Blockchain oracles, or off-chain data providers, are key players in the blockchain ecosystem - wielding as much if not more power than miners and protocols developers. Often misunderstood and overlooked, they suffer from constant misuse and security vulnerabilities. Licensing and endorsing professional oracles is key to improving the overall health of the blockchain ecosystem.
A fairly straightforward oracle use case is in futures smart contracts built by crypto trading venue FTX and other betting platforms that allow people to place bets on the next US president. Their oracles were supposed to be the media, such as CNN, calling the official win of one of the presidential candidates. Using the confusion around who had won the election on social networks and in traditional media, however, the betting platforms took it upon themselves to have the final say in the matter, creating a conflict of interest when it comes to calling the winner.
To keep trading open, these platforms kept changing the expiration date and the nature of their futures contracts. On Feb 9, 2020, FTX gave unhappy TRUMPWIN token holders an opportunity to roll over their losses to a TRUMPFEB contract, which would mature if Trump is still in the office on Feb 1, 2021. The tactic of allowing losers to continue playing to accumulate even bigger debt is well-known among mafia-associated bookmakers.
The problem gets even bigger when it comes to decentralized futures contracts. DeFi smart contracts cannot look up CNN news and have to rely on blockchain oracles. These automated systems are used to transmit real-world information onto the blockchain. Poorly coded, maintained, and often easily compromised, they cost the DeFi ecosystem millions every day.
Just in 2020, over $142M was stolen from Value Defi, Harvest, bZx, Akropolis, Origin, Cheese Bank, and other platforms by leveraging flash loans and other techniques to manipulate the price of the underlying tokens and buy them for cheap. On Nov 26, 2020, about $90M was liquidated on the lending platform Compound due to a potential exploit of one of the oracle data sources, Coinbase, where the price of DAI/USDC was artificially bumped up 30%. The price increase triggered the liquidation as a number of the loans were suddenly under the liquidation ratio.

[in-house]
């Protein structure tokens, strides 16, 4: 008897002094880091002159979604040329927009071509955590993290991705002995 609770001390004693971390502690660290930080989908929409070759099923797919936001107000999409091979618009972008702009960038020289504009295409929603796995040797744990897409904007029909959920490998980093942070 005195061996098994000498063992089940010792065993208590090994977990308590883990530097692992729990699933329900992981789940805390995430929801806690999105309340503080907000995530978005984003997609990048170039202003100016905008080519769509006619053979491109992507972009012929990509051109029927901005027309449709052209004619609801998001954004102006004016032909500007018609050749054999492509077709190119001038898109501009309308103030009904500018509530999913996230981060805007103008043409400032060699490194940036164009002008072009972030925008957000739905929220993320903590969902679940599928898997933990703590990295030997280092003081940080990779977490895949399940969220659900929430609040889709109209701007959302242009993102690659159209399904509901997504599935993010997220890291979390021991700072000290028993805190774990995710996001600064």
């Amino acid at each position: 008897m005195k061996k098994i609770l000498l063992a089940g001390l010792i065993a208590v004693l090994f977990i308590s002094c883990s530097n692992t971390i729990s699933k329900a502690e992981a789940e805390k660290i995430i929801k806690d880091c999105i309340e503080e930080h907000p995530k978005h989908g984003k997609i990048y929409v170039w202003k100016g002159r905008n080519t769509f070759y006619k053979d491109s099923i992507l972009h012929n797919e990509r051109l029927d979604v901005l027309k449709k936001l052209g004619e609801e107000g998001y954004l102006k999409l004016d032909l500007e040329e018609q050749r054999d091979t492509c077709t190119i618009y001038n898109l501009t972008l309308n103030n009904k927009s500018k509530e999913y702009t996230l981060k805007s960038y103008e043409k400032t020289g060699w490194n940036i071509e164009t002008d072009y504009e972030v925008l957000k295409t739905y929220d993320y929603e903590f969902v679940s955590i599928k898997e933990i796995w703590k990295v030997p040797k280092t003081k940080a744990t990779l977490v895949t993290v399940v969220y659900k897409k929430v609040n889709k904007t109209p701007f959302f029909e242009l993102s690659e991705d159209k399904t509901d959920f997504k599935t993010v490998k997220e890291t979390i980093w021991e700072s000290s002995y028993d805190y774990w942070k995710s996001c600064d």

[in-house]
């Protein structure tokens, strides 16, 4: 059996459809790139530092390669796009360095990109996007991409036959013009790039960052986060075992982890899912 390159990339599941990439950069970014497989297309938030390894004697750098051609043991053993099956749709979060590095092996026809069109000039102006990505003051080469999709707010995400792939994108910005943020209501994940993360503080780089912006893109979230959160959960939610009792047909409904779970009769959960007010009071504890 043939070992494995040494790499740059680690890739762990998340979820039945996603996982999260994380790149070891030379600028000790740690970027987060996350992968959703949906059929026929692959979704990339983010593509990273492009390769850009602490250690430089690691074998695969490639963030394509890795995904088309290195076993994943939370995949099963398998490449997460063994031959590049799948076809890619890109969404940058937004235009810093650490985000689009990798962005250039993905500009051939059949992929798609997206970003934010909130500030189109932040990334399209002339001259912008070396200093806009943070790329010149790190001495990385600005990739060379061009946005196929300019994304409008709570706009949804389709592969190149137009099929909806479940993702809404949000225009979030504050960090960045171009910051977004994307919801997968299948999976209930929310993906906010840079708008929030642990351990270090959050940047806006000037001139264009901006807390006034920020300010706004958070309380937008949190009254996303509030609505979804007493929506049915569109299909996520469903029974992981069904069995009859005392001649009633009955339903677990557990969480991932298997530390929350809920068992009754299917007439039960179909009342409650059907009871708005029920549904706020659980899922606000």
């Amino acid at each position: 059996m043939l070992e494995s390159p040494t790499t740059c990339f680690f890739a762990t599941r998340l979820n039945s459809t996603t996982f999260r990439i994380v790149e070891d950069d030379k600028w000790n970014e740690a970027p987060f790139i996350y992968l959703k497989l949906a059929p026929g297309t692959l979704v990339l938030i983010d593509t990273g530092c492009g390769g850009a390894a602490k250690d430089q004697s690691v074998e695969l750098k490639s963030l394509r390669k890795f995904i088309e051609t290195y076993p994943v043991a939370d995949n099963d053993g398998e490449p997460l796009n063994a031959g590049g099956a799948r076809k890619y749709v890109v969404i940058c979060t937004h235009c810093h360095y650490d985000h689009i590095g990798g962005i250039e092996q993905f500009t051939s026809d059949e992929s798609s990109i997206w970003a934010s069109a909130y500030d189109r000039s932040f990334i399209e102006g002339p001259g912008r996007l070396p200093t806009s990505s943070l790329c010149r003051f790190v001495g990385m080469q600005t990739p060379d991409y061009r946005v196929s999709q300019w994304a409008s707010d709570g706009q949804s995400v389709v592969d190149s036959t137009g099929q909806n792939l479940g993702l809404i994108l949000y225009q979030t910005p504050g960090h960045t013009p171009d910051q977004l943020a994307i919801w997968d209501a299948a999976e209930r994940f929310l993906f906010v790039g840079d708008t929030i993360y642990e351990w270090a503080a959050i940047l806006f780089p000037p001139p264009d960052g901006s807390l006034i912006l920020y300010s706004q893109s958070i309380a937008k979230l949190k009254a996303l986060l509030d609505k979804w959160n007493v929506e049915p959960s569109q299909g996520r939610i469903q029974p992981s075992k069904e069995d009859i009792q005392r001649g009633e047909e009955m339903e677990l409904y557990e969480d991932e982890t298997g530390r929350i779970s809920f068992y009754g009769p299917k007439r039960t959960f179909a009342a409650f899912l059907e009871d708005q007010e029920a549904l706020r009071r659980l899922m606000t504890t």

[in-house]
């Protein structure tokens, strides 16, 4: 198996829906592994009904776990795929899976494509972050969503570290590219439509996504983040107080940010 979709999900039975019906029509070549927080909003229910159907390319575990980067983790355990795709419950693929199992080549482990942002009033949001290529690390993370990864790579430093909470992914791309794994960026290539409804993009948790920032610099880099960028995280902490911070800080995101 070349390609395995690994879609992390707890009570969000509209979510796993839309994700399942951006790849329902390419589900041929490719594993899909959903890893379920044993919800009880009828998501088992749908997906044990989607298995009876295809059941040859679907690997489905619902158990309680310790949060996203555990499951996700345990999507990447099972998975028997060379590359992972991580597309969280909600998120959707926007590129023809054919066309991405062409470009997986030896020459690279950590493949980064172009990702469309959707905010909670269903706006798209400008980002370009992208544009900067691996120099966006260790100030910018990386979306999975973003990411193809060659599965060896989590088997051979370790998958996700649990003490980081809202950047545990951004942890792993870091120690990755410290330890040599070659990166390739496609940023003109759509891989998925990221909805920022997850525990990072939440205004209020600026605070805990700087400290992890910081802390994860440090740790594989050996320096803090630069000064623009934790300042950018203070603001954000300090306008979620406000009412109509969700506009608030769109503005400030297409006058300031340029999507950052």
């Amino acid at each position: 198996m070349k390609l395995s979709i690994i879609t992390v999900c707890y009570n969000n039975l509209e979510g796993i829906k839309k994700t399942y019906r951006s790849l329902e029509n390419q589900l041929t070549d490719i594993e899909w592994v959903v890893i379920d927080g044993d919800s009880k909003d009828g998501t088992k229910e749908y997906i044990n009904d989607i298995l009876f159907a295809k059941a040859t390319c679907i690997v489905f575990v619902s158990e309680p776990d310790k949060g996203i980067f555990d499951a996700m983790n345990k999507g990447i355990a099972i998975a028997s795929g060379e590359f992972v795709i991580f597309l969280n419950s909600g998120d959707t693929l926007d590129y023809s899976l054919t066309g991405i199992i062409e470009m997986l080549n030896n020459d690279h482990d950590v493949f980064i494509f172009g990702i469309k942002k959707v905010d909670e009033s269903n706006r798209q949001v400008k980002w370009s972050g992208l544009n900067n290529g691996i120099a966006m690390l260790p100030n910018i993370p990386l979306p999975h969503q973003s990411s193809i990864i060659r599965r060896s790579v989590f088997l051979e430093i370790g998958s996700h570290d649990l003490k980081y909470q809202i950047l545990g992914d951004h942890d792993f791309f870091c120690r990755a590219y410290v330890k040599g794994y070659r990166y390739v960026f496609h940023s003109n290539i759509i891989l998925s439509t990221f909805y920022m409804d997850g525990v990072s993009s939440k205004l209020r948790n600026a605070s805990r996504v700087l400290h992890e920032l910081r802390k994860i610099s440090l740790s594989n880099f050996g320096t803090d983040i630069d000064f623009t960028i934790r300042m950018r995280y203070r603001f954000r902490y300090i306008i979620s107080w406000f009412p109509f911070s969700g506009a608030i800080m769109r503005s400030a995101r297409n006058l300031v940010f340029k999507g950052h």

Whether it is incompetence or fraudulent intent, the problem remains the same — oracles are not reliable as long as they remain under the control of betting/trading platform creators. Just like we value the independence and professionalism of journalists, we need to hold our oracles to the same standards.
There is no one easy solution to this fundamental problem. But one of the possible ways to approach it and mitigate risks is to license oracles, thus promoting professionalism and accountability in their work. Their services can also be expanded beyond pricing information to security audits and compliance reviews to act as stamps of approval for good-willing blockchain products. This will also eliminate the need to inspect every regulated blockchain product — as oracle licensing will create necessary incentives and accountability for market participants.